reporting criteria will be essential. Affymetrix is actively
involved in a number of consortia aimed at providing
guidelines and standards for microarray applications. The
Microarray Gene Expression Data Society (MGED) has
taken the first step by developing data reporting guidelines,23,24 enabling scientists to properly compare data from
different experiments. However, guidelines will also need
to address variability in data generation and interpretation.
There are at least four key areas for microarray optimization
and standardization: study design, variation in platform,
analysis method variation, and “back-end” statistical
analyses.25 By standardizing each of these areas, microarray
analysis can be performed according to defined standards
and protocols necessary for regulated applications.
The way ahead
To improve human health, we need to shift the paradigm
from diagnosing and treating an existing disease to one in
which we predict disease susceptibility, determine individual
response to drugs, and focus on earlier detection, more
accurate diagnosis, and therapeutic management. This is
the very definition of personalized medicine, and it is where
GeneChip technology holds the greatest promise. While
grounded in basic laboratory research, advances in industrialization,
automation, and standardization have fundamentally
changed the use of GeneChip arrays, and have created
new applications for this highly flexible and scaleable technology.
By translating research findings into clinically relevant
information, GeneChip arrays are positioned to revolutionize
patient health care, as surely as Jacob and Monod’s
1961 discovery revolutionized modern biology.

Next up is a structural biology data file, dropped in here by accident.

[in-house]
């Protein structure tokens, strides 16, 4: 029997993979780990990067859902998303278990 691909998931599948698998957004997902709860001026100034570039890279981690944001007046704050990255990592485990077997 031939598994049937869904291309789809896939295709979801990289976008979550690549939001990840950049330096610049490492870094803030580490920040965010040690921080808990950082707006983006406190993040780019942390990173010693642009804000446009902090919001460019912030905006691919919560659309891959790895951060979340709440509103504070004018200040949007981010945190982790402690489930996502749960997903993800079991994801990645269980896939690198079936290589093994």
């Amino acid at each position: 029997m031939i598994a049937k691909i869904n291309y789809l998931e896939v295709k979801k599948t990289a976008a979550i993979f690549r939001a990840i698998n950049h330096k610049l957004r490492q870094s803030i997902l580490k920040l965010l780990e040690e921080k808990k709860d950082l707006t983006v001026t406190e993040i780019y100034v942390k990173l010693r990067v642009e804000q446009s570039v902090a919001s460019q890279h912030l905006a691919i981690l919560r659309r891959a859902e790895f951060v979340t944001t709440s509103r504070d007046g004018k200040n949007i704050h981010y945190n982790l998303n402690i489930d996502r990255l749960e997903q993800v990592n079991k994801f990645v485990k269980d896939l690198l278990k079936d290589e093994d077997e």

Fodor SP, Read JL, Pirrung MC, Stryer L, Lu AT, Solas
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- Fodor SP, Rava RP, Huang XC, Pease AC, Holmes CP,
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- Armstrong SA, Staunton JE, Silverman LB, et al. MLL
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- Ross ME, Zhou X, Song G, et al. Classification of pediatric
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- Kohlmann A, Schoch C, Schnittger S, et al. Pediatric
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- Steinman L, Zamvil S. Transcriptional analysis of targets
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- Semizarov D, Frost L, Sarthy A, Kroeger P, Halbert DN,
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- Bleicher KH, Bohm HJ, Muller K, Alanine A. I. Hit and
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- Proudfoot JR. Drugs, leads, and drug-likeness: an analysis
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- Ramaswamy S, Golub TR. DNA microarrays in clinical
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- MacDonald TJ, Brown KM, LaFleur B, et al. Expression
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- Lapointe J, Li C, Higgins JP, et al. Gene expression profiling
identifies clinically relevant subtypes of prostate cancer.
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- Huang E, Cheng SH, Dressman H, et al. Gene expression predictors
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- West M, Blanchette C, Dressman H, et al. Predicting the
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- Beer DG, Kardia SL, Huang CC, et al. Gene-expression
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- Notterman DA, Alon U, Sierk AJ, Levine AJ.
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- Twine NC, Stover JA, Marshall B, et al. Disease-associated
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- Shipp MA, Ross KN, Tamayo P, et al. Diffuse large B-cell
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- McLean LA, Gathmann I, Capdeville R, Polymeropoulos
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- Mulligan G, Kim S, Stec J, et al. American Society of
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- Spellman PT, Miller M, Stewart J, et al. Design and implementation
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Mr. Dance is Senior Vice President, Product Marketing,
Affymetrix, 3380 Central Expy., Santa Clara, CA 95051,
U.S.A.; tel.: 408-731-5000; fax: 408-731-5441; e-mail: